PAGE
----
Those who think that Bon Iver‘s Justin Vernon has the artistic monopoly on locking himself away in a cabin had better consider the work of Henry David Thoreau. The writings of the famous American poet, recluse and naturalist form the lyrical basis for David Karsten Daniels’ third album, a unique collaboration with Virginian nine-piece jazz improvisers Fight The Big Bull.
As you’d expect from such cross breeding of well-established genres, the album feels old fashioned and yet highly original at the same time. Karsten Daniels’ rich multi-layered vocals are finely balanced with Fight The Big Bull’s ramshackle discord. But the real revelation is the use of Thoreau’s poetry, something that steeps the album in a sense of joyful beauty. The natural cycle of death and regeneration is celebrated in full, adding a spectral quality to the tracks. Not since Arcade Fire‘s Funeral has the grim reaper had such a lyrical presence.
This doesn’t mean that the album is maudlin or depressing. It’s haunting and shimmering and grounded in a celebration of the seasons. At times it can best be described by the contradictory phrase “exultant dirge” – meaning it walks the melancholic and joyful tightrope that is life itself. It’s these many contradictions that add an extra layer. There are more conventional moments, but these playfully morph into Dixieland jazz or New Orleans funeral marches. But taken altogether, it’s an album that lures you in with the familiar only to flow into natural discord. Fight The Big Bull also love a good clatter and there are moments of sheer chaotic abandon to relish.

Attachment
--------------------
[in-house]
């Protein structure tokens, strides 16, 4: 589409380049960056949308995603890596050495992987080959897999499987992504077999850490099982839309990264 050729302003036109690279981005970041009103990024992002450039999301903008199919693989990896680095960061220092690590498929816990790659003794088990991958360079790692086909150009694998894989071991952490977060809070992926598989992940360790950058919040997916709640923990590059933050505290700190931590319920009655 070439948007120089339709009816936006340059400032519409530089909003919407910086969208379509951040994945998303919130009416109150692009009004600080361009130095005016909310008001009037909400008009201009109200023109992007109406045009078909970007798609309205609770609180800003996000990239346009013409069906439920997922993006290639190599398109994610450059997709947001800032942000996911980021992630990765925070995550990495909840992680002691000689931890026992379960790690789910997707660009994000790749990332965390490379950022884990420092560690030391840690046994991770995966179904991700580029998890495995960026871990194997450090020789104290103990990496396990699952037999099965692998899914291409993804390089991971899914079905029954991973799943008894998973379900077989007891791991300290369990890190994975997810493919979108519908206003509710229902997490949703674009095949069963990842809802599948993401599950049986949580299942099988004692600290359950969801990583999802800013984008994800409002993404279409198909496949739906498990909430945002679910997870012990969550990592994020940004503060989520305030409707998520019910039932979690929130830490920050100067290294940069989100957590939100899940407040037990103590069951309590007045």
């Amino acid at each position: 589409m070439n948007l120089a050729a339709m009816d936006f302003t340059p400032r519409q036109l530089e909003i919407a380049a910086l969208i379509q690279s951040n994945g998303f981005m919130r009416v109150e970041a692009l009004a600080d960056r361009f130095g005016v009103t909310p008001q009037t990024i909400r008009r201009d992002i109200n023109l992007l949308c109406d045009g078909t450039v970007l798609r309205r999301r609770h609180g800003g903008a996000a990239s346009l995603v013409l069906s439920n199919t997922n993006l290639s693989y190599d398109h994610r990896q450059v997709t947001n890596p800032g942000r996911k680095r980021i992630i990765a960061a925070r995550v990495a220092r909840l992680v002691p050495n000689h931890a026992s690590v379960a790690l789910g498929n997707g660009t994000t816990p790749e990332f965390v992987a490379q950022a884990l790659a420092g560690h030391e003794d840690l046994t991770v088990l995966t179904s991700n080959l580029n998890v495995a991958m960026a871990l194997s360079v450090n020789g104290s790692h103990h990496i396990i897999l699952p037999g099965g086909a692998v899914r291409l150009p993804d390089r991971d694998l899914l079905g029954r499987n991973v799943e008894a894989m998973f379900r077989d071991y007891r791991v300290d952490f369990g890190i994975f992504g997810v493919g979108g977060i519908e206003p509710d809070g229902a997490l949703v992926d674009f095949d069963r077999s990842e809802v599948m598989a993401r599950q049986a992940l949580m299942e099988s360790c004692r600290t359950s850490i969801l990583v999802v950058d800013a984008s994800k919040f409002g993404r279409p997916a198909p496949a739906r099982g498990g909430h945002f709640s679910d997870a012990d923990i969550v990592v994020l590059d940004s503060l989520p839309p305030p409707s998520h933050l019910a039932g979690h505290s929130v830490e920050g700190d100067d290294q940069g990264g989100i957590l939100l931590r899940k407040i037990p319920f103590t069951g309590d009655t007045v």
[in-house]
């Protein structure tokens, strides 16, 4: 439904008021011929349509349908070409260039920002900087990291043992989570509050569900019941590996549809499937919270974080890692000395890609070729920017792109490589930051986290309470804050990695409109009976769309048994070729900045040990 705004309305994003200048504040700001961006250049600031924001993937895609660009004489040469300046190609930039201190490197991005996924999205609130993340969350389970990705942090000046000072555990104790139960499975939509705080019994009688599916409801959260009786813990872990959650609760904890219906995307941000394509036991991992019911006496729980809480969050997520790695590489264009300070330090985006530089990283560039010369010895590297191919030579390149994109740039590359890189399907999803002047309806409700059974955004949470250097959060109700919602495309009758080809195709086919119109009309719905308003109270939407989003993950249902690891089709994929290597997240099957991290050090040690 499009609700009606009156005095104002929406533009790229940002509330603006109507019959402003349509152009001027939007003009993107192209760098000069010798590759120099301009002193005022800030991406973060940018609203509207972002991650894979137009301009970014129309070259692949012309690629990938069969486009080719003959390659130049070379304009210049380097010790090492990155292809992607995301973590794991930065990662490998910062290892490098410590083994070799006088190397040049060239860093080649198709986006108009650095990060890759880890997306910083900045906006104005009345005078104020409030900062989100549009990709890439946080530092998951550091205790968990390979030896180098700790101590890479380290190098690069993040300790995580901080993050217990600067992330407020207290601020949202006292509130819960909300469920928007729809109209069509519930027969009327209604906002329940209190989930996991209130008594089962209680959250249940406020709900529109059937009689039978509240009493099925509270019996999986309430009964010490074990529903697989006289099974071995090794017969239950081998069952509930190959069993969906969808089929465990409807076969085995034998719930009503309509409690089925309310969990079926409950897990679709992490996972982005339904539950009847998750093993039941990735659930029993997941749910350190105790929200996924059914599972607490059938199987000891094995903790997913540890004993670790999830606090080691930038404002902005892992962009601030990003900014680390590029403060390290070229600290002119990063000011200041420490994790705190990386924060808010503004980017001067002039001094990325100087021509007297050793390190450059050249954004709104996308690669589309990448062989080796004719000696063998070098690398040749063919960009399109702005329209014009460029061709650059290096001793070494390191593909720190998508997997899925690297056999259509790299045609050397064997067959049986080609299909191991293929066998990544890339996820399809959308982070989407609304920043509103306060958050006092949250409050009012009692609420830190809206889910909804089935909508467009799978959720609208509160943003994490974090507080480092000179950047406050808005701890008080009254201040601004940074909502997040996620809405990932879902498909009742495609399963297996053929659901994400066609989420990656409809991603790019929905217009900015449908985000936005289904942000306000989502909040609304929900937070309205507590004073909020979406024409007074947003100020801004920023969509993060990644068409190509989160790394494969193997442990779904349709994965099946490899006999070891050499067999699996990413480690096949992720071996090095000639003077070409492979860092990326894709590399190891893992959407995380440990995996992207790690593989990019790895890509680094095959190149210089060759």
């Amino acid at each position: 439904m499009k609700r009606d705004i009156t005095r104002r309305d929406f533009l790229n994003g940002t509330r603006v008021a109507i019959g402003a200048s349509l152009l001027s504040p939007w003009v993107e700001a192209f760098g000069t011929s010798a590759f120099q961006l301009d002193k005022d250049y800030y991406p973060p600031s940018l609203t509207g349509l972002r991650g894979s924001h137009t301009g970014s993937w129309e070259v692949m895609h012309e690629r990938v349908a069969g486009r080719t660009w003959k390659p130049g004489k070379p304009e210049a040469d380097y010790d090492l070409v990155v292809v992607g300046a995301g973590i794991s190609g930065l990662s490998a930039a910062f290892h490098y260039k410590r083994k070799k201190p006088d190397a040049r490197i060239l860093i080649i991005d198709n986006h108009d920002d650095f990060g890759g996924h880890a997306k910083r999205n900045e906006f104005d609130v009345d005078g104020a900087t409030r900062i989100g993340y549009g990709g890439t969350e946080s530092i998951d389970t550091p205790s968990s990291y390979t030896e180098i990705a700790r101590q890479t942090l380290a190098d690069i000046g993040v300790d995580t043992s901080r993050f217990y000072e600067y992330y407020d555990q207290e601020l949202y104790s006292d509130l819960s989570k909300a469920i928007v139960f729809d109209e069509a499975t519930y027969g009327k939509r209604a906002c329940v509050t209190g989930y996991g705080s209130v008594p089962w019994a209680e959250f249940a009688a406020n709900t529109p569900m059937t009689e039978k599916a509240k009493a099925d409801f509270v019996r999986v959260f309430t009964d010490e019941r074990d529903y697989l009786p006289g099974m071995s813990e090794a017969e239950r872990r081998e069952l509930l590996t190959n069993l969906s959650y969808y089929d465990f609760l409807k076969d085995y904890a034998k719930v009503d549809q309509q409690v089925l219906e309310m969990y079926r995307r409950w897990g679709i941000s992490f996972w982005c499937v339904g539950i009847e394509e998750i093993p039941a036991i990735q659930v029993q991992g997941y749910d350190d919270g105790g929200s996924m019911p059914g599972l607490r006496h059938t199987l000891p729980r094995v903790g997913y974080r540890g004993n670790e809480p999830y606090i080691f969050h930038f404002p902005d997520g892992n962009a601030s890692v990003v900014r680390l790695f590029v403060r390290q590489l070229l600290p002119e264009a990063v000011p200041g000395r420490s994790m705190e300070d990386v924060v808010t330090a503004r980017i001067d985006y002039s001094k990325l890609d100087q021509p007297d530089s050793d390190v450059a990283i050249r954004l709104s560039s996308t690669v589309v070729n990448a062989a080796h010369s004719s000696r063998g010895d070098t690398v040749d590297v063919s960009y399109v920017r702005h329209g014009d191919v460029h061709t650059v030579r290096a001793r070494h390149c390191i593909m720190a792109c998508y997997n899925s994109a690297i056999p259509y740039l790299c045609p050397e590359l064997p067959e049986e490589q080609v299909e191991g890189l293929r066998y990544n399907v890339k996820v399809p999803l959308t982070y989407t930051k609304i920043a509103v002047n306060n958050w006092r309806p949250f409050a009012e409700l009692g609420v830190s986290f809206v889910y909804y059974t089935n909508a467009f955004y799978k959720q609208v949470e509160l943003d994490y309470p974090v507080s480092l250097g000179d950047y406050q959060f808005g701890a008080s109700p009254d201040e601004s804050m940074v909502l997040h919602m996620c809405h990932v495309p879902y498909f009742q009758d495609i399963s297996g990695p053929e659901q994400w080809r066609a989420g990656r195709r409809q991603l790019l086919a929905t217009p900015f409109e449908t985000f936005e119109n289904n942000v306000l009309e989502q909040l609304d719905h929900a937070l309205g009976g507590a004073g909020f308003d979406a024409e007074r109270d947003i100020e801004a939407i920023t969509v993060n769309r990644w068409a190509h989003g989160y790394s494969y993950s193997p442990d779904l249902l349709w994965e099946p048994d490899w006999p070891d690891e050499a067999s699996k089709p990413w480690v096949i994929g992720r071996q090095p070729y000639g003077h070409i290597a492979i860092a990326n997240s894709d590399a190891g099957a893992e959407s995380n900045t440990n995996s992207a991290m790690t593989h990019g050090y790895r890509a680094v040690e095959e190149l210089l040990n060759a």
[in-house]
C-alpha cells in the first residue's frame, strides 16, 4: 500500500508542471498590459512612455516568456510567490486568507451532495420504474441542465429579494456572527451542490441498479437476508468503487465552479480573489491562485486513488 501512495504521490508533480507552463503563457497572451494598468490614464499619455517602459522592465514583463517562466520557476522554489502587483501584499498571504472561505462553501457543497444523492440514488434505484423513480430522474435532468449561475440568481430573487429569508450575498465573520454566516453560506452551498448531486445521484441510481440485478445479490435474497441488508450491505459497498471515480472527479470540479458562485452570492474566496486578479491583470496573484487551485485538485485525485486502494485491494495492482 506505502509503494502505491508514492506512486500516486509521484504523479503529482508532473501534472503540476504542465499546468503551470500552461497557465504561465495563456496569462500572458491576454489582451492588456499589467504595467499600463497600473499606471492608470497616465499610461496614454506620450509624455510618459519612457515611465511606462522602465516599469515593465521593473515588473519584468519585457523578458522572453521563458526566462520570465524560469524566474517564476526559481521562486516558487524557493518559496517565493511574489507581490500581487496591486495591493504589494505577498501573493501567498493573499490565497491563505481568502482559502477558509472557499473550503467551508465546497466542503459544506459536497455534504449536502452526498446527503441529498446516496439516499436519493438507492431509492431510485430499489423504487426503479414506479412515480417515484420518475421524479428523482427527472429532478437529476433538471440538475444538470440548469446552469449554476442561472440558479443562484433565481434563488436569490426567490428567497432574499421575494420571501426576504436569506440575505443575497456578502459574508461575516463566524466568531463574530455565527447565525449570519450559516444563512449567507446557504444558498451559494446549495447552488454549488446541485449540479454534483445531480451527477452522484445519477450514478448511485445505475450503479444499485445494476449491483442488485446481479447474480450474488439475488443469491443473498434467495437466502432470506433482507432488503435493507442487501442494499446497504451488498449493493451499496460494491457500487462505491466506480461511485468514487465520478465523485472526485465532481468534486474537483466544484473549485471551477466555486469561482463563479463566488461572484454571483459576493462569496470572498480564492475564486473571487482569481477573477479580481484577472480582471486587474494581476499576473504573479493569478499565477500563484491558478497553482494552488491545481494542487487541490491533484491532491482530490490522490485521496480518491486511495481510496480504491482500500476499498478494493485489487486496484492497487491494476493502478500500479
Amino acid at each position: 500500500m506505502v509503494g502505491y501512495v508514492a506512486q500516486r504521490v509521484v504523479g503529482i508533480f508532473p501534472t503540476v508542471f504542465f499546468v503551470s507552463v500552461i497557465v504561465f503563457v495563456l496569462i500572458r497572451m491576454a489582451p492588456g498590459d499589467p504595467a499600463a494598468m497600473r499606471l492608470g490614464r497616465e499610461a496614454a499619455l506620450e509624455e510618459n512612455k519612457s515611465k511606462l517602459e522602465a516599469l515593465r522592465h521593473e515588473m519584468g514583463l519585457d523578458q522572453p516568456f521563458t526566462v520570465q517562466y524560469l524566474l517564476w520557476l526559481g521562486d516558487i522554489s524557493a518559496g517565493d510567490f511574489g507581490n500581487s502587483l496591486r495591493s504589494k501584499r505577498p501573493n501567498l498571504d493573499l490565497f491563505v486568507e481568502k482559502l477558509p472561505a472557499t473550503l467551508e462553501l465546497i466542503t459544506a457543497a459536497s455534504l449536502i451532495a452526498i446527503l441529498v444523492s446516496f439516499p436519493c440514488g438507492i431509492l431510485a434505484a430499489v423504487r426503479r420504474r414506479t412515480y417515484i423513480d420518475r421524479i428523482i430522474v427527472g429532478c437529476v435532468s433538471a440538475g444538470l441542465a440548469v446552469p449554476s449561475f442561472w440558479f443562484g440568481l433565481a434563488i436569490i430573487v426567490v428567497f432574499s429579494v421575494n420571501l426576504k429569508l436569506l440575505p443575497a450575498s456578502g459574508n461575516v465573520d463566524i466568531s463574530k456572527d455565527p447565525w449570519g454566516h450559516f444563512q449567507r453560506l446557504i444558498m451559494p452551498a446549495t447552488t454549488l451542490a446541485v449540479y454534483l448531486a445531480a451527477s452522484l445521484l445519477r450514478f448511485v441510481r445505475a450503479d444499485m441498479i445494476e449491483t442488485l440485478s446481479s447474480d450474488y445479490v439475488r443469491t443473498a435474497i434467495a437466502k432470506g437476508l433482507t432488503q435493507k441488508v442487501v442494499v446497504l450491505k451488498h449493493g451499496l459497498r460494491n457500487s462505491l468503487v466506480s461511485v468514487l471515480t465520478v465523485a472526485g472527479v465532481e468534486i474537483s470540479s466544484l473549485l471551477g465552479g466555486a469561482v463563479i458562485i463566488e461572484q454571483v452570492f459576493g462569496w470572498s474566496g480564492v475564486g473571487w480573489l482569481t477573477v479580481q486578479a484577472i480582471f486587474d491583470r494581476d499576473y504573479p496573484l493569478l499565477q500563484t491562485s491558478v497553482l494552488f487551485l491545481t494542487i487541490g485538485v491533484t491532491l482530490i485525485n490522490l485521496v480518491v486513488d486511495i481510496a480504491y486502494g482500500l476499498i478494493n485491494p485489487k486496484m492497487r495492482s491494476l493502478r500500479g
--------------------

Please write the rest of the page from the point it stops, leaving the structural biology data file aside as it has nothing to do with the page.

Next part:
Karsten Daniels’ vocals are also worth highlighting. The multi-layered recording technique amplifies him into a choral presence that adds gravitas to the poetic lyrics and helps to balance his presence against his formidable collaborators. The album’s highlight Each Summer Sound is an epic and beautiful piece that typifies the success of this musical marriage.
An album that blends traditional folk with avant-garde Jazz is sure to raise a few eyebrows. At times I Mean To Live Here Still sounds like the bastard offspring of Fleet Foxes and Led Bib; a heady combination that will cause ears to instantly prick up. The album is an intriguing coming together of musicians successfully transcending their musical boundaries, firing invention and beauty in random directions. It shouldn’t work, but it certainly does. No bull.